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The rutabaga is a bit of an odd vegetable. It is not commonly talked about in gardening circles. Some people may have not yet taken the less traveled path and tasted one. Some people may have never heard of this unique thing. And, of course, some people may have yet to grow one. With that said, this how- to article hopes to clear up and shed some light on the peculiar vegetable called the rutabaga.

The rutabaga goes by many names. Some of the more often used names include: Swedes, Russian turnip, Swedish Turnip, winter turnip, yellow turnip, and Canadian turnip. The rutabaga is a root vegetable which is the result of the marriage between a turnip and the cabbage. It is thought that this odd act of cross-pollination took place in Bohemia during the 17th century. Since then rutabagas have been grown for both animal and human consumption.

Consuming the root portion of this vegetable is a healthy act. The rutabaga is full of beneficial nutrients. It is low in fat and sodium. It is high in potassium and dietary fiber. It is low in overall carbohydrates. It contains protein, calcium, iron, vitamin B-6, and magnesium. It is also a good source of vitamin C. The rutabaga can be eaten often as a healthy side dish with a variety of meals.

One of the more fun side dishes that includes rutabaga goes by the name rutamouse. Pronounced phonetically as: ru-ta-moose. Yes. In a nutshell, it is a mash-up of potatoes, carrots, and rutabaga. Rutamouse is easy to prepare. The first step is to peel and then cut the vegetables into same size chunks about 1-2 inches. Then boil them until they are fork tender. This will take approximately 20 minutes or so. Then drain them well. Place all the vegetables back in the pot or a large boil. Mash them all together with butter until they are smooth and chunk-free. Then serve. Add a dollop of butter and salt and pepper to taste. It won’t disappoint.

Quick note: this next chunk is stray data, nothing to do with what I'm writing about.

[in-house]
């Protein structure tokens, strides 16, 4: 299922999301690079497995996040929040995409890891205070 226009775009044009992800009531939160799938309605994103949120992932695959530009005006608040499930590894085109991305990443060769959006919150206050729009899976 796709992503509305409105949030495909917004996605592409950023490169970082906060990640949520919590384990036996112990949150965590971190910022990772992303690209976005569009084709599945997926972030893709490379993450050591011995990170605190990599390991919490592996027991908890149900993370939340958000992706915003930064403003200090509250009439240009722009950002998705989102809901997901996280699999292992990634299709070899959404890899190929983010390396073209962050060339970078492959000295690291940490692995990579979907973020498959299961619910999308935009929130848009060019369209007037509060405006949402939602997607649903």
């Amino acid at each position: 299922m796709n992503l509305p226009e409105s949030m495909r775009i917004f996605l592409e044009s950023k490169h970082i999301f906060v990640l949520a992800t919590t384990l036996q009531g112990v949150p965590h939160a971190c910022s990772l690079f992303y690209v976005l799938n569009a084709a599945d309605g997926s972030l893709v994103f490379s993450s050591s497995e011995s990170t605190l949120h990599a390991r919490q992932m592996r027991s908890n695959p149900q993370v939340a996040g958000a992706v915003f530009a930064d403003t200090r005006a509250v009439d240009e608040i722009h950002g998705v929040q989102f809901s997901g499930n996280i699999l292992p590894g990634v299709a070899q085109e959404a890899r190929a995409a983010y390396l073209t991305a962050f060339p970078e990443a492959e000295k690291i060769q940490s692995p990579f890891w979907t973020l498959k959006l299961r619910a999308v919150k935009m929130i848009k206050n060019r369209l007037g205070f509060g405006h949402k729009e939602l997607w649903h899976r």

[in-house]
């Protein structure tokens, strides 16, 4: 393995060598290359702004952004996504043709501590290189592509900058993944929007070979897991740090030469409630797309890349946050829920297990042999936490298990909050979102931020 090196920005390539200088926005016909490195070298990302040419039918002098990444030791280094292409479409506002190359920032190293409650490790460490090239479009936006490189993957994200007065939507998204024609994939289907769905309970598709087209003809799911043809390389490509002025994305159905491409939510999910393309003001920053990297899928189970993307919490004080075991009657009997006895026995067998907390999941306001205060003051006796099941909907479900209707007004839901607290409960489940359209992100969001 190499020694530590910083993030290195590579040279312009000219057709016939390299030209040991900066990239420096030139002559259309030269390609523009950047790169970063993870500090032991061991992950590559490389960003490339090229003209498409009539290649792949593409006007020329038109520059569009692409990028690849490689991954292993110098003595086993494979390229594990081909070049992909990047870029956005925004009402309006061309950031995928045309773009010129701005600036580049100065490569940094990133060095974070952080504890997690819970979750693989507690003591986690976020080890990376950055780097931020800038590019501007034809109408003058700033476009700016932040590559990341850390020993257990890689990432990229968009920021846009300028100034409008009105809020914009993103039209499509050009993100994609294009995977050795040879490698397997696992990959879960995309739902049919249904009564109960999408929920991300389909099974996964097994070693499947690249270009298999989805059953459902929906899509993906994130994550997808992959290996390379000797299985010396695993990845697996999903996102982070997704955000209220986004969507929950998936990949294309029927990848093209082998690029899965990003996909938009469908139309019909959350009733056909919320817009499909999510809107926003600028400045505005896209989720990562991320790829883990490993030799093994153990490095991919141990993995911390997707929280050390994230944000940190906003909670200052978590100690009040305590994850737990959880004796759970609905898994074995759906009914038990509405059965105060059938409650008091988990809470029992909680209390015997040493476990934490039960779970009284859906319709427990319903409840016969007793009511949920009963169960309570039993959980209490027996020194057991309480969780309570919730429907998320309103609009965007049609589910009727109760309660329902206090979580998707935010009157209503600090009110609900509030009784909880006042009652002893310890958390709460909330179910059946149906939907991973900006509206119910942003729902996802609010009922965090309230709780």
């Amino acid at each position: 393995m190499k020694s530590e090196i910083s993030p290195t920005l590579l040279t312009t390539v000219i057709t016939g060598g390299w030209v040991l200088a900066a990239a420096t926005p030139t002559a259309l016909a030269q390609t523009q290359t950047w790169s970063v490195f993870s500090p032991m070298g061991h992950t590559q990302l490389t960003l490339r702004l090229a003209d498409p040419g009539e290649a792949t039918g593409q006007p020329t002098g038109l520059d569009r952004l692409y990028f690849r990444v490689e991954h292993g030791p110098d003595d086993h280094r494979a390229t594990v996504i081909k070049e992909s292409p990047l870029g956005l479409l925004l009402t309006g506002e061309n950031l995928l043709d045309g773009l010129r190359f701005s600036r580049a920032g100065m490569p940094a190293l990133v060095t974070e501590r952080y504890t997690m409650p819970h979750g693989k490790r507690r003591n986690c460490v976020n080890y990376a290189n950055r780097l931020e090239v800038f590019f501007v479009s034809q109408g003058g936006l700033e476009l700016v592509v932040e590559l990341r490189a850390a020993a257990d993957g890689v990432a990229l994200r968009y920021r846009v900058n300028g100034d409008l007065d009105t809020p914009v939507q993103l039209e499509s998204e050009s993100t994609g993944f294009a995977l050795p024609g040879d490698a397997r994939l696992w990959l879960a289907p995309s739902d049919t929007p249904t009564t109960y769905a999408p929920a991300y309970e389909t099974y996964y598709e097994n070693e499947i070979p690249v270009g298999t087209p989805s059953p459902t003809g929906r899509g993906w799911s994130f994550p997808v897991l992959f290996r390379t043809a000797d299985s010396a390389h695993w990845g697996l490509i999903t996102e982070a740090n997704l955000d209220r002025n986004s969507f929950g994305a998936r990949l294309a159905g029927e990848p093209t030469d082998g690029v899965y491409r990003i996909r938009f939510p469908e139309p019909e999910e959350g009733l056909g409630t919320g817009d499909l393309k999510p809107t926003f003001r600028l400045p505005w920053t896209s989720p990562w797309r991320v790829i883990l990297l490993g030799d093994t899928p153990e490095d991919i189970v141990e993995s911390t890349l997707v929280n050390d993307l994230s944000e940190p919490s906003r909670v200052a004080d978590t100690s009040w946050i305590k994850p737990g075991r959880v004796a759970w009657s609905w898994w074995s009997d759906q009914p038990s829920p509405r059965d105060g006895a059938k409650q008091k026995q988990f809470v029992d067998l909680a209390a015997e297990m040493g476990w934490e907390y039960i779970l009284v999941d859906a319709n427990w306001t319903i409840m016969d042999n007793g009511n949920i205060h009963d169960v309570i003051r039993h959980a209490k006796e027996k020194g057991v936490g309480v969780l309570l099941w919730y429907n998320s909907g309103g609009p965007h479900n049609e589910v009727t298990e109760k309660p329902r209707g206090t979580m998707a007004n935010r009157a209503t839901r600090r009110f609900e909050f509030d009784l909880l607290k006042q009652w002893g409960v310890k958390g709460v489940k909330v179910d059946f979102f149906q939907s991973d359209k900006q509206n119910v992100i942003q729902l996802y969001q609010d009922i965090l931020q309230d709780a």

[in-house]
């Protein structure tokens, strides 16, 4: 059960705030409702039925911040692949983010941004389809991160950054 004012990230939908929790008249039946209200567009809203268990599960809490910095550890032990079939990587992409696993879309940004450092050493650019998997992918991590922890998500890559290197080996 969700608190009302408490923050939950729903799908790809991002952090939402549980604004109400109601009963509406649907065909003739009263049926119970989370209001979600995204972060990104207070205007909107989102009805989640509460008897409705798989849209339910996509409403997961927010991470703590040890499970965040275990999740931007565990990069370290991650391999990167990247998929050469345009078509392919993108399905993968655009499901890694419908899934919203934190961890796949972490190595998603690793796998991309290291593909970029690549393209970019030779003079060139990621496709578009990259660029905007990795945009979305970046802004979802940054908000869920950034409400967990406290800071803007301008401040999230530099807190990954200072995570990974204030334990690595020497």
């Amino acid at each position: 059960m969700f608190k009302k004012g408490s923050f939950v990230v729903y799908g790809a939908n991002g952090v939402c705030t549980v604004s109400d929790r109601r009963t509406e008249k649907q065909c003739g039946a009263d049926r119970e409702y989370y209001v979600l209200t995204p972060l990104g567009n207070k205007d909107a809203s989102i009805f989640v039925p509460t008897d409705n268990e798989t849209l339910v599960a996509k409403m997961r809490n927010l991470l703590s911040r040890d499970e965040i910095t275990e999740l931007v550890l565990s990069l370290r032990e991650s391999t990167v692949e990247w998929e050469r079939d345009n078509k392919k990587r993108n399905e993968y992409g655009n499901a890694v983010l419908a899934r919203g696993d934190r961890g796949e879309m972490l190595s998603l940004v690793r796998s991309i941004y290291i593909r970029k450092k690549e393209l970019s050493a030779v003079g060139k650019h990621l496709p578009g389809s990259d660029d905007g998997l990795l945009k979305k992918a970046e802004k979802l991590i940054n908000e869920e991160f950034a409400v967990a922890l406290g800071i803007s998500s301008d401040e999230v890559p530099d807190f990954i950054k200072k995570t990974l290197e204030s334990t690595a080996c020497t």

The rutabaga is sold in the produce section of most grocery stores in the area. However, if taking the more adventurous route, they can be grown in the vegetable garden. It is fortunate that rutabagas can be started indoors and then the seedlings can be planted outdoors. Start the seeds 10-12 weeks before the first fall frost date in a constantly cool area. Then transition the seedlings to the outdoors in a partially shady location for about two weeks before planting permanently outside. Once permanently planted make sure the new plants are spaced 16 inches apart. This will help to ensure the roots are large and round. The best time to plant the seedlings outdoors is mid-summer.

The rutabaga will grow in almost any type of soil. They do best in a slightly acidic clay loam. They do not do well in extreme sand. Anything in between will work. For best results rutabaga need to be fertilized so amend the soil right away. They go through a lot of nutrients. They are also susceptible to boron deficiency. This nutrient deficiency leads to holes in the interior of the root and it will compromise the quality.

Once the soil is amended and the seedlings transplanted, it is important to mulch. This will help keep the soil cool and moist. A row cover tunnel can be used to protect the plants from summer pests. As the growing season moves closer to fall the row covers can be removed. This is the best time to grow the rutabaga. Their growth will take off so water them frequently.

Their older leaves will tend to fall off so remove them from the area routinely. This will help prevent slugs and other pests from hanging around. Then harvest after the first frost. They will be sweeter and more delicious.

The rutabaga is a unique vegetable not often discussed in the general conversation or gardening circles. It is nutritious, easy to grow, and makes a fun rutamouse side dish. Make sure to give them a try. They are tasty! Happy Gardening!

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Jayne Bielecki is a nurse educator, naturalist, and environmentalist in the Chippewa Valley who enjoys working with nature. Most days you can find her happily digging in the dirt.

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